We analyzed performance in the PS task with repeated-measures ANCOVAs using accuracy and correct-trial reaction times as dependent variables. We defined accuracy as the proportion of trials in which the subject chose the image with the higher probability of reward, and reaction times as the amount of time between the stimulus onset and the subject's first button press. The individual factors from the HIMAB (music importance, music consumption, emotional use of music, cognitive use of music, background use of music, music distractibility, music engagement, active listening, and passive listening) and the subjective ratings from the listening test (the familiarity, pleasantness, and arousal of the pleasurable and neutral music, treated as six separate variables) served as covariates. Musical Condition (pleasurable and neutral) was a between-subjects factor for both phases, and the musical experience variables Playing Years and Weekly Listening Hours were covariates of interest modeled over the whole sample and then individually for each Musical Condition. In this way, we studied musical experience with continuous variables in order to avoid the problematic classification of musicianship according to arbitrary definitions and the limited statistical power of tests conducted on small musicianship groups. Nonetheless, distinguishing subjects according to their musical backgrounds can simplify and clarify the effects of musical experience, and so we used musicianship categories for these purposes only.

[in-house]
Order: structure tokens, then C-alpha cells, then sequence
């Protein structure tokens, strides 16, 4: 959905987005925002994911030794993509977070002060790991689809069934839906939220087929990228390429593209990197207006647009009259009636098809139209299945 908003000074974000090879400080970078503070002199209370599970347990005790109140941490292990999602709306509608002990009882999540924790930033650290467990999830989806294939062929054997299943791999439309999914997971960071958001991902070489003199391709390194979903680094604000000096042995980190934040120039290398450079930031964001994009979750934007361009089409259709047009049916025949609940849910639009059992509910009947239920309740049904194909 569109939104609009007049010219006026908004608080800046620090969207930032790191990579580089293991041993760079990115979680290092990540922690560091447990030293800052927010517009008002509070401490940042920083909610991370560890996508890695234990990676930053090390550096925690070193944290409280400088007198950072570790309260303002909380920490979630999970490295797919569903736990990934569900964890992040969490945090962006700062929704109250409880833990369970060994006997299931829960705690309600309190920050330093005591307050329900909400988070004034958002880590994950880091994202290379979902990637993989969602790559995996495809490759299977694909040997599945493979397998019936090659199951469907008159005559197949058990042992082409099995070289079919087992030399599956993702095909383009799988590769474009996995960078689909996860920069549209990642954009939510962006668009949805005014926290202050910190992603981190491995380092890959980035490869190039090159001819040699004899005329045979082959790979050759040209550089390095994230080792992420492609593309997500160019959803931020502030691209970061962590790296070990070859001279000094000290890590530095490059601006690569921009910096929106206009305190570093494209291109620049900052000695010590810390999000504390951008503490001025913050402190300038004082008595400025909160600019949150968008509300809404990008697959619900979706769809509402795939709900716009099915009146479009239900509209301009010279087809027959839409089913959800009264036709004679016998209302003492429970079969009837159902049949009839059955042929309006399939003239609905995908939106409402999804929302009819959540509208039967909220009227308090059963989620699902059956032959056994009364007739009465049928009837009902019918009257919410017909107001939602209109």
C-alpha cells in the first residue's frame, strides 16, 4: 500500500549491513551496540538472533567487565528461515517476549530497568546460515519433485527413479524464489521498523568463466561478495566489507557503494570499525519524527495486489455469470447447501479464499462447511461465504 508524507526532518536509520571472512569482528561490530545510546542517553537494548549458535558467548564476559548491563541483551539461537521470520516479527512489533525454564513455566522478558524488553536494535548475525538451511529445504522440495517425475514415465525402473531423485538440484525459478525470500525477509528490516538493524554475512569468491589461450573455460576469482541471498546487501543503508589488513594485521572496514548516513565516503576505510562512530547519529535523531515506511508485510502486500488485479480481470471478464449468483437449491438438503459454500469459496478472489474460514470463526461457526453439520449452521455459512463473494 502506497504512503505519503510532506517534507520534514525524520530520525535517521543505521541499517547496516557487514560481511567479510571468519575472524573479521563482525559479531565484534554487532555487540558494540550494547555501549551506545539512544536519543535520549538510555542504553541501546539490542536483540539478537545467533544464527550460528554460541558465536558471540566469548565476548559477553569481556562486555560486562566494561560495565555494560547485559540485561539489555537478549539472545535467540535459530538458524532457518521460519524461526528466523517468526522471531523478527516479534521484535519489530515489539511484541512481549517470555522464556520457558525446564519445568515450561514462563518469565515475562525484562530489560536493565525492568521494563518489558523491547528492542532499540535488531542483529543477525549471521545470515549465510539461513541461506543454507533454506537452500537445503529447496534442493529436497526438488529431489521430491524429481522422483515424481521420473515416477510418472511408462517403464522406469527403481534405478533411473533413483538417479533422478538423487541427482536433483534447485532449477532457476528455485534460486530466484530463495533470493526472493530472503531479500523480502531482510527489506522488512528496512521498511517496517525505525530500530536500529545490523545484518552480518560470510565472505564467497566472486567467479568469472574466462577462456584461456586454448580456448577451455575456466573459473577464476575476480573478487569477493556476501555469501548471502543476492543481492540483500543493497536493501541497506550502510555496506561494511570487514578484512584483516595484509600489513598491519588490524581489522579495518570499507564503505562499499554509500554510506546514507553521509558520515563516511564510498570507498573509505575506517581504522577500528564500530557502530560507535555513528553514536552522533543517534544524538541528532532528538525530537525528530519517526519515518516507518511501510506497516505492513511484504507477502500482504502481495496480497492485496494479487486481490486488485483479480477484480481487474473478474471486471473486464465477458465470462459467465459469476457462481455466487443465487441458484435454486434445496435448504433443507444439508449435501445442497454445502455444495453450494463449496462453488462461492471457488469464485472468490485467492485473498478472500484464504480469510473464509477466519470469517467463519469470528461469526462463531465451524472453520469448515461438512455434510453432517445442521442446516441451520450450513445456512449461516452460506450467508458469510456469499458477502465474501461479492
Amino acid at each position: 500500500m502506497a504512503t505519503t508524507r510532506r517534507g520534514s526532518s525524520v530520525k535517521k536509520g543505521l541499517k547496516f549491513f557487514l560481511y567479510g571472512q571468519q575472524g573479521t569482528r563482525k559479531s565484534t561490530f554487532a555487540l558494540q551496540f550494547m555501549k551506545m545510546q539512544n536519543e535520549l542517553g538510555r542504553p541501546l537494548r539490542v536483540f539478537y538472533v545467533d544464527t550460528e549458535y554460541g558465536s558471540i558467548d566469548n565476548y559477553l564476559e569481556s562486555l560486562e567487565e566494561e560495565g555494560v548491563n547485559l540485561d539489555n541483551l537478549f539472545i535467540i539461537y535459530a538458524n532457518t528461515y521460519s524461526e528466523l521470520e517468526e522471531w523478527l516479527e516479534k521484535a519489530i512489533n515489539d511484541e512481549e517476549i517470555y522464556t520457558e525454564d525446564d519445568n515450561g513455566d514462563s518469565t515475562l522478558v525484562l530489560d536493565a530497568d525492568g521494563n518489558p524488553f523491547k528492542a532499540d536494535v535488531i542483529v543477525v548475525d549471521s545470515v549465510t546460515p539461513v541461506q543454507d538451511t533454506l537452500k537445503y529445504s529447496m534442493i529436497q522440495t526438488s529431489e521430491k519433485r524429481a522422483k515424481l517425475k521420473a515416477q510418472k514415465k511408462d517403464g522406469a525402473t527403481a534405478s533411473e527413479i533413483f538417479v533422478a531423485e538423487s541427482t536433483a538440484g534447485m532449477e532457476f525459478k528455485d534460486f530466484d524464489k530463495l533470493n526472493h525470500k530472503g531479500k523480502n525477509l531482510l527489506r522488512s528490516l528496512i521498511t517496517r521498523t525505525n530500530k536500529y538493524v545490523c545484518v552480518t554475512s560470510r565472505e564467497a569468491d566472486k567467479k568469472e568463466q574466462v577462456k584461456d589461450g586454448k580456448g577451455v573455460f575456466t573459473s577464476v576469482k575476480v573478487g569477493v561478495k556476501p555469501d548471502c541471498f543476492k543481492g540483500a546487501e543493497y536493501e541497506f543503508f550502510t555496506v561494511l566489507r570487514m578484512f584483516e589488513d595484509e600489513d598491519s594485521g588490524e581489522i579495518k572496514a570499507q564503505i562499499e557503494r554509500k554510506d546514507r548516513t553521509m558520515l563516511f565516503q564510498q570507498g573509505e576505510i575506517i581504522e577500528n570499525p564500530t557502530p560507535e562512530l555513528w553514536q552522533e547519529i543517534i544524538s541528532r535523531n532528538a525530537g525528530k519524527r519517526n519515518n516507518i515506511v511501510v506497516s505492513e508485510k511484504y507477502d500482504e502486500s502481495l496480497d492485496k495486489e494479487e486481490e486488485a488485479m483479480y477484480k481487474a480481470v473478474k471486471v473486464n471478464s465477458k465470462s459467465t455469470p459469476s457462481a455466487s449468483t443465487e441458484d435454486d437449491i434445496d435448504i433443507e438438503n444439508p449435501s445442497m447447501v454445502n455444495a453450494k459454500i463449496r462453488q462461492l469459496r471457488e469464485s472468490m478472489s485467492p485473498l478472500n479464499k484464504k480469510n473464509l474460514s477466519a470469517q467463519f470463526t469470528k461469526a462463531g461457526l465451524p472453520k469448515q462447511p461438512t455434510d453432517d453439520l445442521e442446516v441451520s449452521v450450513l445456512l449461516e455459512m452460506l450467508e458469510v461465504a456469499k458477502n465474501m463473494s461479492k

For the training phase, we investigated the process of learning by using Training Block (Block 1, Block 2, and Block 3) and Image Pair (AB, CD, and EF) as within-subjects factors. For the test phase, we defined approach learning as the accurate selection of the most rewarded stimulus, A, whenever it was presented as part of a novel pair (AC, AD, AE, and AF, or “Choose A”) and avoidance learning as the accurate selection of stimuli other than the most frequently punished stimulus, B, whenever it was presented as part of a novel pair (BC, BD, BE, and BF, or “Avoid B”). These measures have repeatedly exhibited differential sensitivities to dopaminergic manipulations (Frank et al., 2004, 2007a,b; Jocham et al., 2011), and so we analyzed accuracy and correct-trial reaction times both for the test phase as a whole and for Choose A/Avoid B conditions in particular. We also investigated the effects of switching and keeping musical conditions between the training and test phases. Hence, Test Condition (Choose A and Avoid B) was a within-subjects factor and Group (NP, PN, NN, and PP) was a between-subjects factor for the test. Finally, we performed planned contrasts using least squared difference tests with Tukey corrections for multiple comparisons and post-hoc pairwise comparisons on each significant ANCOVA.